Batteries, Chargers, and Converters

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Batteries, Chargers, and Converters

Postby 48Rob » Tue Dec 20, 2005 7:04 pm

I'm afraid I'm having a senior moment...actually several of them...
My electrical system is pretty darn simple, but switching from battery power to the converter has me scratching my head.

Currently I have two 6 Volt batteries wired in series to produce the needed 12 Volts.
The leads from the batteries connect to my fuse panel, which sends it to various circuits.

I just installed my new battery tender

Image

and hard wired it to the batteries.
As I understand it, there is a one way switch (electronic thing?) that keeps the power from running backwards out of the batteries and into the charger, so that part isn't a concern, but!

Now I'm ready to install my 12 volt converter (power supply unit) and am confused as to the best (simplest-easiest) way to isolate the batteries when using the converter to power the items the batteries normally would.

I don't want the converter to pump juice into the batteries when I have shore power.
Is there an easier way than running a bunch of switches that must be manually thrown each time the power source is changed?


Thanks.

Rob
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Postby mikeschn » Tue Dec 20, 2005 7:12 pm

I used a switch... I don't know of an easier way...

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SPDT

Postby Dee Bee » Tue Dec 20, 2005 8:49 pm

I think what you will find useful is a single pole double toggle switch or SPDT. This kind of switch allows you to connect two sources to the switch, but only one or the other is connected electrically to the circuit as determined by the throw of the switch.

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Postby GeorgeTelford » Tue Dec 20, 2005 8:54 pm

Hi Rob

What are you going to run in the tear thats over 6 Amps?, with the minimal gear that I have seen included in most tears, I cannot see the point of having a convertor too, the charger being 4 stage would cover you, and on the rare (if any) times that the tear uses over 6 Amps the battery would supply. Maybe I am missing something?
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Postby madjack » Tue Dec 20, 2005 9:26 pm

Rob, one of the nice things about the Deltrans unit is that it is rateed as a PS also. So as George sez, any juice needed upto 6 amps will be supplied by the Deltrans...anything over will be pulled from the battery...George said it and if you read up on the Deltrans you will see that they say it also...
madjack 8)

p.s. if you really want to use the convertor, the spdt that Dee is talking about is probably the best way to go...they do make auto-switching units but they are pricey...especially compared to the buck 2.98 that the spdt would cost ya
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Postby TomS » Tue Dec 20, 2005 9:43 pm

madjack wrote:Rob, one of the nice things about the Deltrans unit is that it is rateed as a PS also. So as George sez, any juice needed upto 6 amps will be supplied by the Deltrans...anything over will be pulled from the battery...George said it and if you read up on the Deltrans you will see that they say it also...
madjack 8)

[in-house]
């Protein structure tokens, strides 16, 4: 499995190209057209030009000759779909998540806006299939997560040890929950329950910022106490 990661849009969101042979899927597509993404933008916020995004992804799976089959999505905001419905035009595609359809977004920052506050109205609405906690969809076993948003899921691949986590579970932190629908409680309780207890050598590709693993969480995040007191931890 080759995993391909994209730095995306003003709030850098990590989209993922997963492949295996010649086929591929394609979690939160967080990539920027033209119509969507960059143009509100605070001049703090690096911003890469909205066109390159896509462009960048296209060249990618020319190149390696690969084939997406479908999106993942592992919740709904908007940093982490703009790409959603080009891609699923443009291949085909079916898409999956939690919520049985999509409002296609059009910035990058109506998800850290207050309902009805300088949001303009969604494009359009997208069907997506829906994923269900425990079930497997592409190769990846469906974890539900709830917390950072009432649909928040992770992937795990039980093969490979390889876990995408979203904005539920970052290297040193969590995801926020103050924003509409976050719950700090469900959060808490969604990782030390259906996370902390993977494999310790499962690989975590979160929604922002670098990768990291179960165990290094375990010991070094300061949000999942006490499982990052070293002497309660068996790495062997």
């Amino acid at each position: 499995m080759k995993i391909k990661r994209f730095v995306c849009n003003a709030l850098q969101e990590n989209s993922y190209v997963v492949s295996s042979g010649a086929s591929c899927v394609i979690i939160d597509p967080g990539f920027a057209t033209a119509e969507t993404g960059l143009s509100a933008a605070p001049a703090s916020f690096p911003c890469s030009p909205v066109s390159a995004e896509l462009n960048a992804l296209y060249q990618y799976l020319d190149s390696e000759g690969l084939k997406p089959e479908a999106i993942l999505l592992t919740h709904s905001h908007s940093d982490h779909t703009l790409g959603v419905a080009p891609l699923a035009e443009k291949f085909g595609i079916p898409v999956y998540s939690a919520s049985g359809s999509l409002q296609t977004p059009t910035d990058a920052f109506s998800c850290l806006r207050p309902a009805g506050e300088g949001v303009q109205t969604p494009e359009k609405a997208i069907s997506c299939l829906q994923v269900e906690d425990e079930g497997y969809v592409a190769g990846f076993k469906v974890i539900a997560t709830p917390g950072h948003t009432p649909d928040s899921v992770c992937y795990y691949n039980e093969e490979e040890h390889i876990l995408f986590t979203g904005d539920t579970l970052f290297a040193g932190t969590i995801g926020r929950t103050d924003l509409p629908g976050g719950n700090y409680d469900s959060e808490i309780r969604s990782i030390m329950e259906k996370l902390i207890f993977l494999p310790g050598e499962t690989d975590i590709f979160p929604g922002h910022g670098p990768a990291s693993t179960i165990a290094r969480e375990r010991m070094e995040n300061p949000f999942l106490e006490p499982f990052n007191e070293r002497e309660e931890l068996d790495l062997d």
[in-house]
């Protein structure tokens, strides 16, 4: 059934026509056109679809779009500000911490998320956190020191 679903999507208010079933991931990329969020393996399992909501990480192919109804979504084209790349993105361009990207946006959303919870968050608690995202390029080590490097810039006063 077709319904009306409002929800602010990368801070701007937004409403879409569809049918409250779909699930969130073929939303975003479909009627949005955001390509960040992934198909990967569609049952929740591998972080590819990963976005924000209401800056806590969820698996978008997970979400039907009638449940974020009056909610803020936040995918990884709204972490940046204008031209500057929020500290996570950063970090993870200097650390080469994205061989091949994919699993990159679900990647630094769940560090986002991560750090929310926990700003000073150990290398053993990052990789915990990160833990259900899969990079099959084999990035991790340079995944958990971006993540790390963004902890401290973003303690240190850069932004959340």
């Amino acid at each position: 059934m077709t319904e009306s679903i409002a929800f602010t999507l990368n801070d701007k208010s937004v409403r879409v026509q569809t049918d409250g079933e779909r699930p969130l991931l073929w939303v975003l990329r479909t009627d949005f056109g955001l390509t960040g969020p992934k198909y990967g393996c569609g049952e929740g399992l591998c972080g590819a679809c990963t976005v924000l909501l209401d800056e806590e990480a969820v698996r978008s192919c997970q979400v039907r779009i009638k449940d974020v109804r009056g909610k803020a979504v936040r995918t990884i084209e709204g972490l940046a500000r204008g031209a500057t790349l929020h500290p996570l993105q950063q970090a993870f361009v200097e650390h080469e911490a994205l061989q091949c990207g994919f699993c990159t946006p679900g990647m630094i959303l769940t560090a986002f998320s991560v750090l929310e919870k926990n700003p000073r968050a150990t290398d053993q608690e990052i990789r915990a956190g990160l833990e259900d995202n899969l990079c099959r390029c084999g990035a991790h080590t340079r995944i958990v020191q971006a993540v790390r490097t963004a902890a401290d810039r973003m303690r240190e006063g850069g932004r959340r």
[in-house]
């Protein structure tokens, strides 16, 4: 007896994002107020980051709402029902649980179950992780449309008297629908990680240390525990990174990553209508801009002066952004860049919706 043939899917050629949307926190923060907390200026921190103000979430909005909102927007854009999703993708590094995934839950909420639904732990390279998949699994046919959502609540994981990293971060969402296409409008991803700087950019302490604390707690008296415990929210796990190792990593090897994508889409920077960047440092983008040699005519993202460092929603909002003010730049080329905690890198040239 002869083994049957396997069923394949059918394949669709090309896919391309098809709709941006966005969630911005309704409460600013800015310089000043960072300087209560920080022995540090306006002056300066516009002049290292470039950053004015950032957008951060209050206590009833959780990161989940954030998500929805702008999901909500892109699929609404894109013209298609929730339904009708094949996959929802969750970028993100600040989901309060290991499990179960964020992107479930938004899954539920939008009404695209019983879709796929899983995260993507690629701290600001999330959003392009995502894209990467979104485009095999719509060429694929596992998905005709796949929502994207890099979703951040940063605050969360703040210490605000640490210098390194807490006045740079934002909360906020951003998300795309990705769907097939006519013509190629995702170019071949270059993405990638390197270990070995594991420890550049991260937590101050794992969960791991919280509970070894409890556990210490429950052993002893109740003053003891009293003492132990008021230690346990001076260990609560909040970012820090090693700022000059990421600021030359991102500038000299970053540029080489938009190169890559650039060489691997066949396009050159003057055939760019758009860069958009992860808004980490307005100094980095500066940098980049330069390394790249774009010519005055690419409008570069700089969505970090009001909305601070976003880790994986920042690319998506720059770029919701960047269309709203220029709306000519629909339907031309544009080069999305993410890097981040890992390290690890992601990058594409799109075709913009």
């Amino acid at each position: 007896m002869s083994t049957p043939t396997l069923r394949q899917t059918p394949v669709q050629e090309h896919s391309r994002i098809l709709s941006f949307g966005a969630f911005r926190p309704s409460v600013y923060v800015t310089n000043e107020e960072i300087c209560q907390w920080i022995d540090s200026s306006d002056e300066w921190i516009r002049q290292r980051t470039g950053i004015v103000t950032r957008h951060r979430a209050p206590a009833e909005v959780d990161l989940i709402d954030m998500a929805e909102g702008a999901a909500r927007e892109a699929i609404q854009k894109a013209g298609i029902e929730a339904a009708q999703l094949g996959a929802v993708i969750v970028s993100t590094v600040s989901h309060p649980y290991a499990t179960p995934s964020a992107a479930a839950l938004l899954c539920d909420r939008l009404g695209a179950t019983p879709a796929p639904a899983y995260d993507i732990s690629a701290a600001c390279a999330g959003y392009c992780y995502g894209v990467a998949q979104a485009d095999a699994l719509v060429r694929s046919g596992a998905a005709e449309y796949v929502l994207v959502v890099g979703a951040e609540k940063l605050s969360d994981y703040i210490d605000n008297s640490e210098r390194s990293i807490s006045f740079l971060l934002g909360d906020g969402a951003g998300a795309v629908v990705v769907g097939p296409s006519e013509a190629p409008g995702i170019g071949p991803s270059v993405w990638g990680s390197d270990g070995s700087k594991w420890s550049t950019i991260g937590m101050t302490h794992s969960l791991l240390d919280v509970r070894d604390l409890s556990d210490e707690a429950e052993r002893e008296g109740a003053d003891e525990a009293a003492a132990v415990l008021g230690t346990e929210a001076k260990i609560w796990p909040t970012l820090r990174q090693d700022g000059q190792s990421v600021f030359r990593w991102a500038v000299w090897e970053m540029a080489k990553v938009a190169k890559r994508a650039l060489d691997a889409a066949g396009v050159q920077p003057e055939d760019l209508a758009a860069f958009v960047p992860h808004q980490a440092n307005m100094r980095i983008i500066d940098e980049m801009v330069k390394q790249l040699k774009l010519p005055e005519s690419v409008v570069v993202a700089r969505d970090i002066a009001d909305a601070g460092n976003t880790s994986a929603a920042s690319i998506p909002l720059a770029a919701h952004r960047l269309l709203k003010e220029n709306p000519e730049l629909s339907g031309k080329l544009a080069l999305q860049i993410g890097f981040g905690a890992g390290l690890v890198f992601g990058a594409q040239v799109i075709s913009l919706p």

I have the 6 amp Deltrans in my tear. I didn't know it was rated as a power supply. That is really good information. Thank Madjack.
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Postby madjack » Tue Dec 20, 2005 9:59 pm

Tom, the tech data PDF states, that it is a ".....high frequency switching power convertor with true DC sine wave power of 70 watts (12VdcX6A)"....it also says a whole buncha other stuff
http://www.batterymart.com/pdf_files/De ... TENDER.pdf
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Postby 48Rob » Wed Dec 21, 2005 11:42 am

Mike, Jack, Dee, & George,

Thanks :applause: :applause:

Somehow I was thinking of a lot more complicated switch array...

Senior moment thing...older I get, the more I forget...this isn't the first wiring work I've ever done...

I missed the power supply rating, but that's great.
I was rather concerned with running the (less than cheap) LCD television off the charger, but now it looks like it won't hurt it.

Or is that correct?

If the draw is larger than the 6 Amps (5.833, from the 70 Watt stated output...though it also says 5 Amp max??) the charger/PS. puts out, then as you stated, it will draw reserve from the battery bank.
If it draws it too low, will it not "starve" the TV of needed amperage, and do harm? :cry:

Perhaps this is stretching the scenario too far, as obviously I shouldn't draw off more than half the charge...

My calculations show that I'll need aproximately 13.68 Amp hours per day.
So, at that rate, drawing from a 105 amp hour bank @50%, I can reasonably expect to get three full days worth of power from the reserve (41.04 Amp hrs from the reserve of 52.5)

Do these calculations look right?
If they are, then there probably isn't a need for a power supply in addition to the charger...whis is really good, cause I can think of a lot of other things to spend the money on!!


Galley lights, 9.72 Watts=0.81 Amps x 1 hr=.81 Amp hrs.

Cabin Lights, 84.0 Watts=7.0 Amps x 1 hr=7.0 Amp hrs.

TV. 12.6 Watts=1.05 Amps x 2.5 hrs=2.62 Amp hrs.

DVD, 10.8 Watts=0.90 Amps x 2.5 hrs=2.25 Amp hrs.

Water pump, 24.0 Watts = 2.0 Amps x .50 hrs =1.0 Amp hrs.

Total Amp hrs needed per day is 13.68.

These calculations are slightly flawed in that the rated Amp draw on the pump is 5.0 The above Amp draws are actual, but the pump was spinning free, not actally pumping water, so, I may need to add 1.5 Amp hrs per day, or 4.5 extra Amp hrs to the three day total, which puts me at 45.54 Amp hrs.

Now, on another note;
If my two 6 Volt 105 AH. batteries won't supply enough Amp hrs for an extended trip, I can replace them with two 12 Volt 105 Amp hr batteries, and gain 52.5 Amp hrs of storage capacity, right?

I'll be doing some tests this weekend to see just how accurate the numbers are by running lights, etc to see how long the batteries will last.